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Man in default of auto accident judgments cannot challenge their validity in follow-up actions to recoup amounts: court


July 16, 2012   by Canadian Underwriter


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A man in default of two court judgments ordering him to pay a total of $80,000 in damages to two injury victims in a 1992 auto accident is not entitled to challenge the validity of those judgments in subsequent actions intended to recoup the outstanding payments, the Court of the Queen’s Bench in Alberta has found.

Maurice Riendeau did not defend himself and was noted in default in a personal injury action arising from a September 1992 auto accident, in which Arlene Helen Zawaski and Shawn Bruce McNamara (a passenger in Zawaski’s car) were injured.

Zawaski and McNamara commenced an action against Riendeau, who was noted in default, and Alberta’s Administrator of the Motor Vehicle Accident Claims Act stepped in to defend the claims on behalf of Riendeau.

After serving Riendeau personally and hearing nothing back, the administrator consented to — and paid — the judgments entered against Riendeau ($35,159.84 to Zawaski and $44,888.78 to McNamara).

The administrator later filed renewal actions to recoup payments in both the Zawaski and McNamara judgments in 2006-07, following a $500 payment Riendeau made against the Zawaski judgment in order to restore his driver’s licence when he moved back to Alberta.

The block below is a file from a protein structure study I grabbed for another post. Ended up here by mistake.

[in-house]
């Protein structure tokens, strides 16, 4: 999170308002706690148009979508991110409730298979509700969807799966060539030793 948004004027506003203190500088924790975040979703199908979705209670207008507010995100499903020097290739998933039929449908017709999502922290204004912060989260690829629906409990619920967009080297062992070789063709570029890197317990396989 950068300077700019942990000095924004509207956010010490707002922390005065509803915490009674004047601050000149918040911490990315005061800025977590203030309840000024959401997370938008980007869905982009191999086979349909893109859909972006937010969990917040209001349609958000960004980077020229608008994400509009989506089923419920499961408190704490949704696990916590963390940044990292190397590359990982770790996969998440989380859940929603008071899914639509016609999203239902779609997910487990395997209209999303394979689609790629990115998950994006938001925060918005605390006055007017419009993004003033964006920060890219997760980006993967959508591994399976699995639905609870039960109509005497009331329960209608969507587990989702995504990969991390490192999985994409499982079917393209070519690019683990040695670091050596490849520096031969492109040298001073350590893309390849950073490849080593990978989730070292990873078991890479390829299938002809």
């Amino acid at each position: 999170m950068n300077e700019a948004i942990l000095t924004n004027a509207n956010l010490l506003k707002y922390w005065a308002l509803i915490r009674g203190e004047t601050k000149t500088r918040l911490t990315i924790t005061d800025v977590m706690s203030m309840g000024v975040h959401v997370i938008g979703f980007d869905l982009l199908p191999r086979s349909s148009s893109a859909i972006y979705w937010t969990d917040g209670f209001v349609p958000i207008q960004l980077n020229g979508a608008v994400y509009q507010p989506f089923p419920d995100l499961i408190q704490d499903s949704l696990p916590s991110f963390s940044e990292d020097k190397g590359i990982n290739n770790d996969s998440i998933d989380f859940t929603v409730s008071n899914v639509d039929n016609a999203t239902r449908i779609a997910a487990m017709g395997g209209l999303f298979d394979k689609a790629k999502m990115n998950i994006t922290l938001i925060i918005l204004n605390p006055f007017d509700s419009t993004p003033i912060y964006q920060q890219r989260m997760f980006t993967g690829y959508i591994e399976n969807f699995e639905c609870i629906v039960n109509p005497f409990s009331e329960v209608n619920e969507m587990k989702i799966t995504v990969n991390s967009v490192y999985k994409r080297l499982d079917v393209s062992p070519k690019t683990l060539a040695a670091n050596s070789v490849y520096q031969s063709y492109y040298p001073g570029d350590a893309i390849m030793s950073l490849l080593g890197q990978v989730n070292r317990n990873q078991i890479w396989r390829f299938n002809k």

Riendeau filed statements of defence and counterclaims against the administrator’s renewal actions in an effort to recover the $500 he paid for the Zawaski judgment.

The administrator sought summary judgment in the renewal actions and a summary dismissal of Riendeau’s counter-claims on the basis that the court had already adjudicated the Zawaski and McNamara matters. The court agreed with the administrator.

“I am satisfied that the circumstances of this particular case warrant the application of the doctrine of res judicata [a legal term referring to a matter already adjudicated],” Alberta Court of Queen’s Bench Justice D.R.G. Thomas wrote for the court.

“Further, there is evidence that the amount of $500 was paid by Riendeau on the Zawaski judgment on Mar. 21, 2006. That is evidence that he recognized and accepted the validity of the Zawaski and McNamara judgments. He is now estopped [prevented] from challenging their validity on the basis of this one payment, notwithstanding his claim that he had to make the payment to renew his Alberta driver’s licence.”

The full case can be read at:

http://canlii.ca/en/ab/abqb/doc/2012/2012abqb434/2012abqb434.html